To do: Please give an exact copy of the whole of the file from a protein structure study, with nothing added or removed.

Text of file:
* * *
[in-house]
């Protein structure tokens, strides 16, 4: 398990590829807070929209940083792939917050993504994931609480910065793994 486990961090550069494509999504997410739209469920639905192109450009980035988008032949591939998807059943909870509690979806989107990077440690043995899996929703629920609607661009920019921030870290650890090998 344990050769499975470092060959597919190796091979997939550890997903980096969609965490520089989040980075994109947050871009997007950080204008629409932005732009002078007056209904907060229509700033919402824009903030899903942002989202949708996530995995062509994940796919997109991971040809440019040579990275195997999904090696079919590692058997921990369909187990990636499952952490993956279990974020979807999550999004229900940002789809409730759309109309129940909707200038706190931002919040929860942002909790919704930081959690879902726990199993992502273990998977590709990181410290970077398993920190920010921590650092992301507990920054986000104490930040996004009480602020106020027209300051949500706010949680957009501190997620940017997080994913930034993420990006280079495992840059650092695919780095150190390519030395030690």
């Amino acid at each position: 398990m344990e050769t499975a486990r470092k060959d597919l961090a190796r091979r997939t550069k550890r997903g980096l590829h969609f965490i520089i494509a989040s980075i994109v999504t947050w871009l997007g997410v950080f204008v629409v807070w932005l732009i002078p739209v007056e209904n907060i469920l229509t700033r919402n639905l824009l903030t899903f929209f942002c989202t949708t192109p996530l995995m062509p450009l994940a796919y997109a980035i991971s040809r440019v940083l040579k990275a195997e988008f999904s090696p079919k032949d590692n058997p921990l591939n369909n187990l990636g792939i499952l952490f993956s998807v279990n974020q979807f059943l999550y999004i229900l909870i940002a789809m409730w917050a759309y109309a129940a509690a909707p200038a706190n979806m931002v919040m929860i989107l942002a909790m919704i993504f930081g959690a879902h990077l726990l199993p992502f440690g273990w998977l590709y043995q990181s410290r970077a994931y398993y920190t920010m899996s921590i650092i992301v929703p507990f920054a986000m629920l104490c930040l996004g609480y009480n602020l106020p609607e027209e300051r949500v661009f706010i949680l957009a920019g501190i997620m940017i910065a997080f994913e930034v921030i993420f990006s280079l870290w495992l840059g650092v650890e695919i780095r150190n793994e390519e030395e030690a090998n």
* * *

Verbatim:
[in-house]
């Protein structure tokens, strides 16, 4: 398990590829807070929209940083792939917050993504994931609480910065793994 486990961090550069494509999504997410739209469920639905192109450009980035988008032949591939998807059943909870509690979806989107990077440690043995899996929703629920609607661009920019921030870290650890090998 344990050769499975470092060959597919190796091979997939550890997903980096969609965490520089989040980075994109947050871009997007950080204008629409932005732009002078007056209904907060229509700033919402824009903030899903942002989202949708996530995995062509994940796919997109991971040809440019040579990275195997999904090696079919590692058997921990369909187990990636499952952490993956279990974020979807999550999004229900940002789809409730759309109309129940909707200038706190931002919040929860942002909790919704930081959690879902726990199993992502273990998977590709990181410290970077398993920190920010921590650092992301507990920054986000104490930040996004009480602020106020027209300051949500706010949680957009501190997620940017997080994913930034993420990006280079495992840059650092695919780095150190390519030395030690």
């Amino acid at each position: 398990m344990e050769t499975a486990r470092k060959d597919l961090a190796r091979r997939t550069k550890r997903g980096l590829h969609f965490i520089i494509a989040s980075i994109v999504t947050w871009l997007g997410v950080f204008v629409v807070w932005l732009i002078p739209v007056e209904n907060i469920l229509t700033r919402n639905l824009l903030t899903f929209f942002c989202t949708t192109p996530l995995m062509p450009l994940a796919y997109a980035i991971s040809r440019v940083l040579k990275a195997e988008f999904s090696p079919k032949d590692n058997p921990l591939n369909n187990l990636g792939i499952l952490f993956s998807v279990n974020q979807f059943l999550y999004i229900l909870i940002a789809m409730w917050a759309y109309a129940a509690a909707p200038a706190n979806m931002v919040m929860i989107l942002a909790m919704i993504f930081g959690a879902h990077l726990l199993p992502f440690g273990w998977l590709y043995q990181s410290r970077a994931y398993y920190t920010m899996s921590i650092i992301v929703p507990f920054a986000m629920l104490c930040l996004g609480y009480n602020l106020p609607e027209e300051r949500v661009f706010i949680l957009a920019g501190i997620m940017i910065a997080f994913e930034v921030i993420f990006s280079l870290w495992l840059g650092v650890e695919i780095r150190n793994e390519e030395e030690a090998n």